By Tristan Kosciuch
My name is Tristan Kosciuch, and I am an honors biology undergraduate at McGill University. This year, I received the QCBS Biodiversity Science Discovery Award and a McGill Science Undergraduate Research Award which allowed me to travel to Uganda, under the supervision of Dr. Lauren Chapman, to conduct fieldwork for my academic research. My project there ended up being an amazing mix of environmental conservation and biology, with clear applications to the local peoples.
The field crew (#TeamNabale) in a papyrus swap in Kibale National Park, Uganda. From left to right: me, Prof. Lauren Chapman, Shelby Clarke, David Hunt.
Originally, I was to look at predator-prey interactions in mormyrids (electric fishes) but I ended up looking at the effect of an invasive species, the Nile Perch, on the aquatic biodiversity in Lake Nabugabo (satellite lake of Lake Victoria) and am now modelling how that effect will change with climate change. The Nile Perch was introduced into the Victoria basin in the 1950’s much to the approval of locals, as the fish is a valuable export and has revitalized the local economy. However, while from an economic standpoint the Nile Perch’s introduction has been beneficial, it has dramatically reduced the fish biodiversity in the regions it was introduced. With regards to climate change, as temperatures rise the metabolic rates of cold blooded animals (such as the Nile Perch) increase, and therefore their food consumption is predicted to rise accordingly as they burn through energy faster. Using metabolic data from the Nile Perch, I will be able to forecast how much more prey they will have to consume in warmer waters, and subsequently how the Nile Perch and native fish populations could be impacted.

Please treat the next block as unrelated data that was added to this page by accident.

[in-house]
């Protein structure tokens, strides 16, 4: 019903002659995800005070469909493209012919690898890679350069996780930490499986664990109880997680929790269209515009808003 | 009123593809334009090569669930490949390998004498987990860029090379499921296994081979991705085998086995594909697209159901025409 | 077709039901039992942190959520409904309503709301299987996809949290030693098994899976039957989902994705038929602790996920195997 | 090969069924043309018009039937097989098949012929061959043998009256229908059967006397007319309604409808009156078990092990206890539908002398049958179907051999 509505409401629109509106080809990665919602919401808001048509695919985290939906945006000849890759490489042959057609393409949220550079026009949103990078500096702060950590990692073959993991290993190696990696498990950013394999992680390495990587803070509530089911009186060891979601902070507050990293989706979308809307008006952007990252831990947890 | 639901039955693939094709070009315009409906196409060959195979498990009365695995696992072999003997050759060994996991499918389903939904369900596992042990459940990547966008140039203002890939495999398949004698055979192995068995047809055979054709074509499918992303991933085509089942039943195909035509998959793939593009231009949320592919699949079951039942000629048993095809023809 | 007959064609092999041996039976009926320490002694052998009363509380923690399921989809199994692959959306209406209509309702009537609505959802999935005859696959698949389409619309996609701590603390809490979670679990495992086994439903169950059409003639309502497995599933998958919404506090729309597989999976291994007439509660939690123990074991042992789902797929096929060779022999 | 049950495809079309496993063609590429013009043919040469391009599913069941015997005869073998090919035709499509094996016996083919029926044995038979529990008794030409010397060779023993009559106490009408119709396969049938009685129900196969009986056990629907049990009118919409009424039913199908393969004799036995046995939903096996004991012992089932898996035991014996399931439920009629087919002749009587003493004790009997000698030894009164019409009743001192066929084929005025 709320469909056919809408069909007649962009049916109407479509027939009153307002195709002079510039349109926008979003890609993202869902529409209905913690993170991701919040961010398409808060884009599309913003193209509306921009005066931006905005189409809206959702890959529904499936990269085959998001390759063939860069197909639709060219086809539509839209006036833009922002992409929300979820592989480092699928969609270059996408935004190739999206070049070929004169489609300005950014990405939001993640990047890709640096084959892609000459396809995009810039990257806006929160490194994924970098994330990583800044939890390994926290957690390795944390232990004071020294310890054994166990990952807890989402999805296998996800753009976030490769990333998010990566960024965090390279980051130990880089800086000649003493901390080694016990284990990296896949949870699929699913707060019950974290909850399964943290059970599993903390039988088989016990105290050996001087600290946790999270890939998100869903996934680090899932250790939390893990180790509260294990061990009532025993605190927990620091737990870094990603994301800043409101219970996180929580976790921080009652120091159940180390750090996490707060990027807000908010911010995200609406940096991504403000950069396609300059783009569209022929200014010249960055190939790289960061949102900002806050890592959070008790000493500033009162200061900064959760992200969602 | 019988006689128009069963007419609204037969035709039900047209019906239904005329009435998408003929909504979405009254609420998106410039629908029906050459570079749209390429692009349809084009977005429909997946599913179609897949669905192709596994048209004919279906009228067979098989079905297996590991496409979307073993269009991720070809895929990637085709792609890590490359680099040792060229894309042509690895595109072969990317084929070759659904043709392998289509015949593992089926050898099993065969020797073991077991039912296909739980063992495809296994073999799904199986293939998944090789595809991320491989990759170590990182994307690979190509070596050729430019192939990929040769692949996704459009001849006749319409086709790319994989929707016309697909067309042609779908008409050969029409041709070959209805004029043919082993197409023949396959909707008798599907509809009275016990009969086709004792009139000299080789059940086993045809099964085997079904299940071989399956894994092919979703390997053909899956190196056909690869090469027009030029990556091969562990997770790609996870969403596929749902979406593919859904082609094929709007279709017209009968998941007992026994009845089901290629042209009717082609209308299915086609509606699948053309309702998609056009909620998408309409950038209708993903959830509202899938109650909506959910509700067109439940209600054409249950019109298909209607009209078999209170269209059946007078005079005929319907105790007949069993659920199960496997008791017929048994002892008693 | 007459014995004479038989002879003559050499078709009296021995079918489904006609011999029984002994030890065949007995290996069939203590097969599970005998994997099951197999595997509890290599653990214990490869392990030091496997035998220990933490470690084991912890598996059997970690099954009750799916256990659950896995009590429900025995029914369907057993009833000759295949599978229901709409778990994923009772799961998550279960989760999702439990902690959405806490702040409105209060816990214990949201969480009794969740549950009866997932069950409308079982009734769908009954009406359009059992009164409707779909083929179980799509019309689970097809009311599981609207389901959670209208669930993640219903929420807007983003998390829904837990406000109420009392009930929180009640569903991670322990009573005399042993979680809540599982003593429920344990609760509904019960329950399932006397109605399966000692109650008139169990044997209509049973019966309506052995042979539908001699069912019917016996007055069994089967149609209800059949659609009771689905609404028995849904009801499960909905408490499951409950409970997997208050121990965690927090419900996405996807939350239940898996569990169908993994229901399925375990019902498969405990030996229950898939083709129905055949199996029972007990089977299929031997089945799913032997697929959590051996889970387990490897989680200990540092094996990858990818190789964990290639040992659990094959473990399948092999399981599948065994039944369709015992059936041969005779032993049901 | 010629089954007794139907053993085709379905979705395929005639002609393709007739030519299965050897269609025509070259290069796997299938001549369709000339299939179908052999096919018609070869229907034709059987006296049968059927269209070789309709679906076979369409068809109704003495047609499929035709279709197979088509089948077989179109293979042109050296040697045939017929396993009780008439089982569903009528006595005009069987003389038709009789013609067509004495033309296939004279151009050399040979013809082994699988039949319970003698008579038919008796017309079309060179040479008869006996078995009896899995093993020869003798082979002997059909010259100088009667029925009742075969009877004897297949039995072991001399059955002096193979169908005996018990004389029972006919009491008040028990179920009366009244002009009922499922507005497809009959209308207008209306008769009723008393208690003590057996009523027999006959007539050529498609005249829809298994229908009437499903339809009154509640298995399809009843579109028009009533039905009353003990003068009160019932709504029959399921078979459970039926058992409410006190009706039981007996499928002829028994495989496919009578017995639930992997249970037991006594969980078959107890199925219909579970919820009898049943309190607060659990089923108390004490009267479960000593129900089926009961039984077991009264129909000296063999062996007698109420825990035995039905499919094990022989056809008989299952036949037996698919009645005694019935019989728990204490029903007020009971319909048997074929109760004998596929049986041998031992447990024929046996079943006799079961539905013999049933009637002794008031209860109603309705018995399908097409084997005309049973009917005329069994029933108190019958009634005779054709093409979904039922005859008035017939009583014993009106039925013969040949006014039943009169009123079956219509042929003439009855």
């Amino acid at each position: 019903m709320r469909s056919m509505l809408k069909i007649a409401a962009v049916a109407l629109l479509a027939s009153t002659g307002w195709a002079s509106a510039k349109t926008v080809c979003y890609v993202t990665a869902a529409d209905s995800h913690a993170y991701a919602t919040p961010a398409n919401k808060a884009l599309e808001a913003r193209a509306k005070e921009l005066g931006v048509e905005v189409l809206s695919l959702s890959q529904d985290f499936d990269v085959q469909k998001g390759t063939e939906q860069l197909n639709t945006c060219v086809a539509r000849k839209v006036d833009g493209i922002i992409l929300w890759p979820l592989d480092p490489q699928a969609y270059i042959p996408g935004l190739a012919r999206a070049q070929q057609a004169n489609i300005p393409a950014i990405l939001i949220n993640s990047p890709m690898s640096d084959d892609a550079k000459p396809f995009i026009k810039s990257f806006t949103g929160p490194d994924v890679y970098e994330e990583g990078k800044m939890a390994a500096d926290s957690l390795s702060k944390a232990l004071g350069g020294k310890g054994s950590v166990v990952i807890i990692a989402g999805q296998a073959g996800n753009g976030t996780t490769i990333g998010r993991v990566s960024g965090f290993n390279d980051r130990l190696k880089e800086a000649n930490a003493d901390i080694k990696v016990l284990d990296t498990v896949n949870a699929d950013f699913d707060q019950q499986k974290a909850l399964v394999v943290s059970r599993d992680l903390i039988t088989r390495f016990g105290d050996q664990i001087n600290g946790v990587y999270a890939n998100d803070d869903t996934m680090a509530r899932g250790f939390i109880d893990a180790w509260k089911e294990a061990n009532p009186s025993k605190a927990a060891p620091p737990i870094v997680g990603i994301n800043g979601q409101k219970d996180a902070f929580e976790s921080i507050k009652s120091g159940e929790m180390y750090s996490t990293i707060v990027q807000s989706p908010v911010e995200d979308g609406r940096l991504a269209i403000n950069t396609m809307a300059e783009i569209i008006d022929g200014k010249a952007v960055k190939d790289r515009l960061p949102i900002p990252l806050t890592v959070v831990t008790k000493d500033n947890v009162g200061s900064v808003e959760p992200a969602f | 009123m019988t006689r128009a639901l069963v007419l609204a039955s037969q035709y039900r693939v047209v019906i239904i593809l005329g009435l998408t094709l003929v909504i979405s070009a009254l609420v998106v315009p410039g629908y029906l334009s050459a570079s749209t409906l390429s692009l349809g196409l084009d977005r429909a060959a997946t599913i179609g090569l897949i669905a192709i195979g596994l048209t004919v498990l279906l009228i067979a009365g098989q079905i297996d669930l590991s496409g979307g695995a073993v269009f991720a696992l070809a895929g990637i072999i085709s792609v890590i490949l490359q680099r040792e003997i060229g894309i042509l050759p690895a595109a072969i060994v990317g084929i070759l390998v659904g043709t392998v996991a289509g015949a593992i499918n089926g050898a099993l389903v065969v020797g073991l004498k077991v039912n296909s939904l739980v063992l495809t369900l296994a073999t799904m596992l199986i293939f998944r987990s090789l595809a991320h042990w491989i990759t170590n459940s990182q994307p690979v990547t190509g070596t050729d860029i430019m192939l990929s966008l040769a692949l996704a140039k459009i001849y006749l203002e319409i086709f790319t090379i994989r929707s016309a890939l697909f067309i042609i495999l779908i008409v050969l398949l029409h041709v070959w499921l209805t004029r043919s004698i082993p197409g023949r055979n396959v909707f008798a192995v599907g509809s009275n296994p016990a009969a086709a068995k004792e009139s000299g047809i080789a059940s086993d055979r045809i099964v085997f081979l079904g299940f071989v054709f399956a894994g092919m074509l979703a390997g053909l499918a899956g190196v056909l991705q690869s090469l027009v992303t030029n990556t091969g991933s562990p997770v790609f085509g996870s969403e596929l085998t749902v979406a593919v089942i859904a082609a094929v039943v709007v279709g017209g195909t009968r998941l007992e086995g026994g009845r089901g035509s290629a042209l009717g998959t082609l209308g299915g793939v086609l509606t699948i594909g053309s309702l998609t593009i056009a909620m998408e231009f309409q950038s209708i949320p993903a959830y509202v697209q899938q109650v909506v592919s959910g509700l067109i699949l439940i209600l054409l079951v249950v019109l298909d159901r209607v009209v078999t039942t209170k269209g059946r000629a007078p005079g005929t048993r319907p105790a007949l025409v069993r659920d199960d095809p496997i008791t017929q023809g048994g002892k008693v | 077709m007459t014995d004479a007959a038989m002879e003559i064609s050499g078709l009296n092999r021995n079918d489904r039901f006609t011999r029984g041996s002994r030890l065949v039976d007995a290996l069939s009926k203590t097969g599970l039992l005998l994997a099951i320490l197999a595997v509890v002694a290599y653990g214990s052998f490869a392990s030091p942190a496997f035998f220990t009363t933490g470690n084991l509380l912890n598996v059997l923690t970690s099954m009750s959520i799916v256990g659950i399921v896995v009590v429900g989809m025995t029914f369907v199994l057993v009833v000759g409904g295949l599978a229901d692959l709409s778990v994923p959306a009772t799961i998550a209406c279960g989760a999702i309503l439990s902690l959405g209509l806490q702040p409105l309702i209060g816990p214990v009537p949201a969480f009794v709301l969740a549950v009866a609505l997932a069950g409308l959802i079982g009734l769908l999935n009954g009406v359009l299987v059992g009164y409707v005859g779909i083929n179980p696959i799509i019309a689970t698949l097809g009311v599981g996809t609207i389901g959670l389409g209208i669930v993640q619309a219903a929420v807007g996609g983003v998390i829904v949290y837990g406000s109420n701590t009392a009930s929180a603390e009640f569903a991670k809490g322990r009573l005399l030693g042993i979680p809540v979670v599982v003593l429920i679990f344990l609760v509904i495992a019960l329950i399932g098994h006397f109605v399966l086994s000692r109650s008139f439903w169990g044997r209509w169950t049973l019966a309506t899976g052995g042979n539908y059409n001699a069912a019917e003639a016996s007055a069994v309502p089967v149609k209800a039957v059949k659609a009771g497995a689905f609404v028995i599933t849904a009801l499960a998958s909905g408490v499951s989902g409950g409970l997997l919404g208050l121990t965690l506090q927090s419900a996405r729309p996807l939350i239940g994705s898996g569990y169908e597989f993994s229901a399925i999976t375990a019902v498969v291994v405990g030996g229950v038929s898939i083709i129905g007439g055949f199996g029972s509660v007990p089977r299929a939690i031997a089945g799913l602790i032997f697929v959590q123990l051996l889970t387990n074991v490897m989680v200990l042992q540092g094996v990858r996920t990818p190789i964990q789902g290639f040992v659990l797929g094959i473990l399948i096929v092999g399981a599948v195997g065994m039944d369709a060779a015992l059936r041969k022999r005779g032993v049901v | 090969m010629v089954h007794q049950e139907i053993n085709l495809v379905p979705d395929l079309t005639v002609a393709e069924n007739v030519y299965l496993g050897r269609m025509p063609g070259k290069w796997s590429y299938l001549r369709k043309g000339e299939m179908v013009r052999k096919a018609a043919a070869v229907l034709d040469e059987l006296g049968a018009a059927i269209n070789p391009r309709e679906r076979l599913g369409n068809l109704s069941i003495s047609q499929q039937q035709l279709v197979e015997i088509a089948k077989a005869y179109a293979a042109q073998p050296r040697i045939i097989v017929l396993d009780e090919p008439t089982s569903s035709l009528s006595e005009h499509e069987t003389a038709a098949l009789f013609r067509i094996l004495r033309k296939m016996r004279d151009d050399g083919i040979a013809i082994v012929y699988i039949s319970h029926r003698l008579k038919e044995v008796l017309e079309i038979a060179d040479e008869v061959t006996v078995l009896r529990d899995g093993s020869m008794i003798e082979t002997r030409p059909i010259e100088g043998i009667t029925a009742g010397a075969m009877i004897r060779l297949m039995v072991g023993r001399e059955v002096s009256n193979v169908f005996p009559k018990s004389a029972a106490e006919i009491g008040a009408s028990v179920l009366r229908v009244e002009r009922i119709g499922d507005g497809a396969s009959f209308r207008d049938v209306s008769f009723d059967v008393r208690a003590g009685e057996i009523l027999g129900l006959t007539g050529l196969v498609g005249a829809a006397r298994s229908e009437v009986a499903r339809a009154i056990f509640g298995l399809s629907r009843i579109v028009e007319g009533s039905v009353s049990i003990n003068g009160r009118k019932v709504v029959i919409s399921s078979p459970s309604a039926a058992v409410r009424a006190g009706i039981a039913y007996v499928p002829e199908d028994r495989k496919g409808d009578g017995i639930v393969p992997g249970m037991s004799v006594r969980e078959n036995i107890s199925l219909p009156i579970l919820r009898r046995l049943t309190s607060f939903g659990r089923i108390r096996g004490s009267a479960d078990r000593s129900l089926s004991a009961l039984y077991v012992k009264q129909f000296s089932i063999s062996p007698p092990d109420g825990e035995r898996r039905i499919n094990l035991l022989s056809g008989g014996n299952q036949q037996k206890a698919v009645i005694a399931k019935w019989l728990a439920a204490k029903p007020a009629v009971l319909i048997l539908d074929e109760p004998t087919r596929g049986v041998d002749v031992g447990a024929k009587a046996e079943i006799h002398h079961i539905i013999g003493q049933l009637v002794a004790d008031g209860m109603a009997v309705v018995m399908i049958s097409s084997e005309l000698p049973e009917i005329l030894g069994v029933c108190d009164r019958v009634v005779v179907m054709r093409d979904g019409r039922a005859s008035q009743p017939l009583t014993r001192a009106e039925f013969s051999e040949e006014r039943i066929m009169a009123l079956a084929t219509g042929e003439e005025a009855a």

So far, my fieldwork in Uganda has definitely been the most adventurous (and farthest outside my comfort zone) that I have ever been in my life and it was an absolutely incredible experience. This trip truly opened my eyes in terms of how all human beings are connected by the universal thread of simply being human. While the literal activities we do may vary from place to place, the overall concepts, struggles, and feelings that define the human condition are shared by everyone. Academically, this trip also was the most involved I have ever been in my own independent research. My project in Uganda was truly my own, and as a result I was responsible for taking charge of the project and seeing it through to completion. Through doing this I developed skills that will benefit me for the rest of my life. First of all, I realized how laborious research can be, and my troubleshooting skills were definitely put to the test. However, doing this also allowed me to build the confidence I needed to lead my own project and to make decisions that influenced how successful the project would be.
Our down time was spent safari-ing. Photo by Hanna Rebecka.
The research that QCBS helped to support has also clarified my desire to continue on to graduate school after I finish my undergrad. I have always felt a strong draw to science, and this trip has done nothing but reaffirm that. I am extremely grateful to QCBS for allowing this experience to happen and their overall encouragement of undergraduate research. I hope that support for the Biodiversity Science Discovery Award continues to provide enriching research experiences like mine and that future undergraduates will have access to the same opportunities I did.
Tristan is interested in invasive species and the ecological impacts that they inflict. Currently, he is looking at how climate change may alter an invasive’s impacts, specifically in the Nile perch of the Lake Victoria basin. He is also interested in evolutionary theory, and conducting separate research on stickleback from the Misty lake system in British Columbia.